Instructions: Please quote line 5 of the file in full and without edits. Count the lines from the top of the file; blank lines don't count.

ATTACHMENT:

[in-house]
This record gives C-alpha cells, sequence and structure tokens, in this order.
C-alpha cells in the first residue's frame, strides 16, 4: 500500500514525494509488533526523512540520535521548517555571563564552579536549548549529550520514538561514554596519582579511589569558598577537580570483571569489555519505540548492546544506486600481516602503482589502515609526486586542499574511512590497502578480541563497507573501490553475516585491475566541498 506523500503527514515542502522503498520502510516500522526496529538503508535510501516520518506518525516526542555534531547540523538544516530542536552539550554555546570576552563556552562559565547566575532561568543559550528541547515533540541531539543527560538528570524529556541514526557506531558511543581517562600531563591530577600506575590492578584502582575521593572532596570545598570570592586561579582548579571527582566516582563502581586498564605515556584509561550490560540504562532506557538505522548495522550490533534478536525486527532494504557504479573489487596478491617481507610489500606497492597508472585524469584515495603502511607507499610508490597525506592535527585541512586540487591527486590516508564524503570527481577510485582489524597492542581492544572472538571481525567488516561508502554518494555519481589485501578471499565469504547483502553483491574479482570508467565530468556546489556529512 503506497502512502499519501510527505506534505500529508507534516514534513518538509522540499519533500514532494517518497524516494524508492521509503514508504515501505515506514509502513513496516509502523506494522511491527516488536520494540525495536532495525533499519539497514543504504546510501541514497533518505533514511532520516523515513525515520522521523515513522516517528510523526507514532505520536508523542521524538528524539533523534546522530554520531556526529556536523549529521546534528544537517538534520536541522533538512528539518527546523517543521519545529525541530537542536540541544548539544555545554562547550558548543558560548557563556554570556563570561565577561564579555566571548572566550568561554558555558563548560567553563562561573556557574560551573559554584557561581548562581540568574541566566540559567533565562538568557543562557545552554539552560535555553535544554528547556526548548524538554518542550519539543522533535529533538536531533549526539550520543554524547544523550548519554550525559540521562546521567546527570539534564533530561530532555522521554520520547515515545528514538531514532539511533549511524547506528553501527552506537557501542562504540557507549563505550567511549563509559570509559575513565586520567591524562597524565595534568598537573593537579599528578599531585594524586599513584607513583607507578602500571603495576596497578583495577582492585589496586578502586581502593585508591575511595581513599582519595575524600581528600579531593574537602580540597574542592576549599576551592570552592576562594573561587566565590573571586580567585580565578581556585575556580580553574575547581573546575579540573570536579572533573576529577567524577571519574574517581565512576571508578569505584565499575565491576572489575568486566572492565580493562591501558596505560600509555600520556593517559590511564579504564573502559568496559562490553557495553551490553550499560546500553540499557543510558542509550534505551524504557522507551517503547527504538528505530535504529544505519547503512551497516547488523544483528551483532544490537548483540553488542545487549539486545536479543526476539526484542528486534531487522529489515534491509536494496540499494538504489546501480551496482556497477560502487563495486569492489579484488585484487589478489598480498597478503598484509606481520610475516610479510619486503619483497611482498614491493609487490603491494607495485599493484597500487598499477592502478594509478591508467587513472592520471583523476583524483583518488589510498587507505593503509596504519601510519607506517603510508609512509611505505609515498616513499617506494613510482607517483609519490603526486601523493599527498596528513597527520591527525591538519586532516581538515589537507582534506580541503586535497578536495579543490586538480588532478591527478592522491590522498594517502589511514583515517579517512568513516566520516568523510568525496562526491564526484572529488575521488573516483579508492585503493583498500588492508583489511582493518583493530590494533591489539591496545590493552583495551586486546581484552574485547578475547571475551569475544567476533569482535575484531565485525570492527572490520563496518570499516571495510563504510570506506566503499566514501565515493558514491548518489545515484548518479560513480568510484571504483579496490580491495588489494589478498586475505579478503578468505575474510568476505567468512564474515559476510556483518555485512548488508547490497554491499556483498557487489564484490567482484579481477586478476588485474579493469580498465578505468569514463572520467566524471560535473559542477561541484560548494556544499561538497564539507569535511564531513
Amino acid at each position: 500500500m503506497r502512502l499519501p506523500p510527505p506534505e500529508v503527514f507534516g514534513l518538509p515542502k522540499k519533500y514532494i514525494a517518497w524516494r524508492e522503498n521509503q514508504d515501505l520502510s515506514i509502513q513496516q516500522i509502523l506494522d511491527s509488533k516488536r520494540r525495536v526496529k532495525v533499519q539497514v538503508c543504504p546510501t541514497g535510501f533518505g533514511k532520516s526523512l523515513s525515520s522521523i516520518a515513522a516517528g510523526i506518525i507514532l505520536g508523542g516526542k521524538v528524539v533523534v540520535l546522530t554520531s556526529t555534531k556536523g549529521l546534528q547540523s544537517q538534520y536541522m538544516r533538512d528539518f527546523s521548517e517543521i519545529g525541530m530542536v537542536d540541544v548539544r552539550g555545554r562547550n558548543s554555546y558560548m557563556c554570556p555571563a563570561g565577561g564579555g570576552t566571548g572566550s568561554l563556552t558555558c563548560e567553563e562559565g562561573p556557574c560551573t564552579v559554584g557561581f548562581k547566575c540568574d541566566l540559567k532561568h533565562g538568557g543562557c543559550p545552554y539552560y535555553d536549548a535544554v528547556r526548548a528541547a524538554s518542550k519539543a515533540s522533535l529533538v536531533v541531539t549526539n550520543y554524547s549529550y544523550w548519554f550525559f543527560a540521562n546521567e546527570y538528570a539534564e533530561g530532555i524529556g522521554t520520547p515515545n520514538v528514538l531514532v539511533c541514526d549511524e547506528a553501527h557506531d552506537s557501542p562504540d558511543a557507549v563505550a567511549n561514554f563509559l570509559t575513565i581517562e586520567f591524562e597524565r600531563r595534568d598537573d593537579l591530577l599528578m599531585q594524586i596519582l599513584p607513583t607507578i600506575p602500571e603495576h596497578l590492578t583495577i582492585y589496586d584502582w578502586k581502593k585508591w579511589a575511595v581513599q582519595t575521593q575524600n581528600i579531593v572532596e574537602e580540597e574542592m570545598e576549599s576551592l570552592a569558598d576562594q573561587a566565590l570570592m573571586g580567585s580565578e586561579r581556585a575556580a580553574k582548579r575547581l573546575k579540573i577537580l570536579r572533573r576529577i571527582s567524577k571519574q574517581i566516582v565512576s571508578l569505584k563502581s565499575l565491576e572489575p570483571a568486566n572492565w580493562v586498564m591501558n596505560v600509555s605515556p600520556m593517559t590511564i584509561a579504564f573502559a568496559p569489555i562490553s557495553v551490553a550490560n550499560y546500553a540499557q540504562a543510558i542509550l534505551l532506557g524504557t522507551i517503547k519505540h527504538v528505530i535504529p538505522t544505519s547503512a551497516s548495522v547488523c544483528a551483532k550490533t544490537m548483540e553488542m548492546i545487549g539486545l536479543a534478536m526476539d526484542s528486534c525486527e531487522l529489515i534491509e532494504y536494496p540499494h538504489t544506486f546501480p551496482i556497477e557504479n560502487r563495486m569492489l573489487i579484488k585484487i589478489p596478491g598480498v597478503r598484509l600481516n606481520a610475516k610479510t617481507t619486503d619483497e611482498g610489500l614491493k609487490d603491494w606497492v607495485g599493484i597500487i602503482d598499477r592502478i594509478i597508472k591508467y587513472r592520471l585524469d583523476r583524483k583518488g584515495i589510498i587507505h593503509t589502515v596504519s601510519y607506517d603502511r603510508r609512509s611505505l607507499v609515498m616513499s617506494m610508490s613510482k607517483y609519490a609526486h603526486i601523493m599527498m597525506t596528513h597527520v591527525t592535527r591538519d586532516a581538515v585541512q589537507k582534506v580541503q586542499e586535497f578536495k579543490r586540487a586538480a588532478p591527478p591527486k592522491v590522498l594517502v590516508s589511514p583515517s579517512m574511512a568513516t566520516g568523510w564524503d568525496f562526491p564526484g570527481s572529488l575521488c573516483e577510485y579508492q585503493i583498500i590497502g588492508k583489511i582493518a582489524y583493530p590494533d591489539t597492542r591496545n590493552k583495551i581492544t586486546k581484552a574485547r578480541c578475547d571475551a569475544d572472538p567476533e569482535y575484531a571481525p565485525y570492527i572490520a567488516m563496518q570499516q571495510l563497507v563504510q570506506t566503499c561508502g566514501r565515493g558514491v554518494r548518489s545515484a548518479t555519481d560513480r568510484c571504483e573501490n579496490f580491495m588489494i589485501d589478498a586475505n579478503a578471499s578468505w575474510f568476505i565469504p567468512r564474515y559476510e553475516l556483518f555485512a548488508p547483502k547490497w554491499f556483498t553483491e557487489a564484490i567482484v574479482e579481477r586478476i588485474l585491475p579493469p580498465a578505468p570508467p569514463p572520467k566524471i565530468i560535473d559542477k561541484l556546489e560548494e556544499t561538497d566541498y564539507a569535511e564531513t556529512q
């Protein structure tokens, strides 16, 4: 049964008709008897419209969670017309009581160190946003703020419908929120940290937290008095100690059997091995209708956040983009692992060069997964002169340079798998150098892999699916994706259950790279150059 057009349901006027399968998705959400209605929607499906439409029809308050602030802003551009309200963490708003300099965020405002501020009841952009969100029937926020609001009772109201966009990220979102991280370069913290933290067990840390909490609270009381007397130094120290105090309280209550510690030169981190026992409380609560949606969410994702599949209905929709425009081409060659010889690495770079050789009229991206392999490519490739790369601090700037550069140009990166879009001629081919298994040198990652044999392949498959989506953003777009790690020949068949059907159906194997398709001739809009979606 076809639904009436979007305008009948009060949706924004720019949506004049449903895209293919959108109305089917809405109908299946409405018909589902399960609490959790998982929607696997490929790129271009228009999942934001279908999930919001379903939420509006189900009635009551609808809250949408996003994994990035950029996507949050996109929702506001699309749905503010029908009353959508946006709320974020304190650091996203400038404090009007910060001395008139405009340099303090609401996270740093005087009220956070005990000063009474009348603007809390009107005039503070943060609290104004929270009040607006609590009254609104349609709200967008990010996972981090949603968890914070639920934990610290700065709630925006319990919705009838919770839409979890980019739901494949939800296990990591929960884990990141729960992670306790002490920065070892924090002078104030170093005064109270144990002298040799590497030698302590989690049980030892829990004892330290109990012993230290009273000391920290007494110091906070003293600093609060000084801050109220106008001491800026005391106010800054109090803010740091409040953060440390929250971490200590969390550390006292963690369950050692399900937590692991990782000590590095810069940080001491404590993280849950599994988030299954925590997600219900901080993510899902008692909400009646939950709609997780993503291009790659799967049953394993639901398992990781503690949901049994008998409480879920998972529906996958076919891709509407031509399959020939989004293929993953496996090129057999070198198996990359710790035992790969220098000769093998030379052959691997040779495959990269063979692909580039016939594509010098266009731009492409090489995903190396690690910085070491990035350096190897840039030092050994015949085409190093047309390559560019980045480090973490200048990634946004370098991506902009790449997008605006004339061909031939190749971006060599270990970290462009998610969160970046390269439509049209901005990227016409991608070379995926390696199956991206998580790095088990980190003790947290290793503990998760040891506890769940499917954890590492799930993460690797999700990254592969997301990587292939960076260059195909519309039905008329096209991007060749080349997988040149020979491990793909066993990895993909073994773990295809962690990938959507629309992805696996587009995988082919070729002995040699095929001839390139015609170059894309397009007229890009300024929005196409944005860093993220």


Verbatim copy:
């Protein structure tokens, strides 16, 4: 049964008709008897419209969670017309009581160190946003703020419908929120940290937290008095100690059997091995209708956040983009692992060069997964002169340079798998150098892999699916994706259950790279150059 057009349901006027399968998705959400209605929607499906439409029809308050602030802003551009309200963490708003300099965020405002501020009841952009969100029937926020609001009772109201966009990220979102991280370069913290933290067990840390909490609270009381007397130094120290105090309280209550510690030169981190026992409380609560949606969410994702599949209905929709425009081409060659010889690495770079050789009229991206392999490519490739790369601090700037550069140009990166879009001629081919298994040198990652044999392949498959989506953003777009790690020949068949059907159906194997398709001739809009979606 076809639904009436979007305008009948009060949706924004720019949506004049449903895209293919959108109305089917809405109908299946409405018909589902399960609490959790998982929607696997490929790129271009228009999942934001279908999930919001379903939420509006189900009635009551609808809250949408996003994994990035950029996507949050996109929702506001699309749905503010029908009353959508946006709320974020304190650091996203400038404090009007910060001395008139405009340099303090609401996270740093005087009220956070005990000063009474009348603007809390009107005039503070943060609290104004929270009040607006609590009254609104349609709200967008990010996972981090949603968890914070639920934990610290700065709630925006319990919705009838919770839409979890980019739901494949939800296990990591929960884990990141729960992670306790002490920065070892924090002078104030170093005064109270144990002298040799590497030698302590989690049980030892829990004892330290109990012993230290009273000391920290007494110091906070003293600093609060000084801050109220106008001491800026005391106010800054109090803010740091409040953060440390929250971490200590969390550390006292963690369950050692399900937590692991990782000590590095810069940080001491404590993280849950599994988030299954925590997600219900901080993510899902008692909400009646939950709609997780993503291009790659799967049953394993639901398992990781503690949901049994008998409480879920998972529906996958076919891709509407031509399959020939989004293929993953496996090129057999070198198996990359710790035992790969220098000769093998030379052959691997040779495959990269063979692909580039016939594509010098266009731009492409090489995903190396690690910085070491990035350096190897840039030092050994015949085409190093047309390559560019980045480090973490200048990634946004370098991506902009790449997008605006004339061909031939190749971006060599270990970290462009998610969160970046390269439509049209901005990227016409991608070379995926390696199956991206998580790095088990980190003790947290290793503990998760040891506890769940499917954890590492799930993460690797999700990254592969997301990587292939960076260059195909519309039905008329096209991007060749080349997988040149020979491990793909066993990895993909073994773990295809962690990938959507629309992805696996587009995988082919070729002995040699095929001839390139015609170059894309397009007229890009300024929005196409944005860093993220």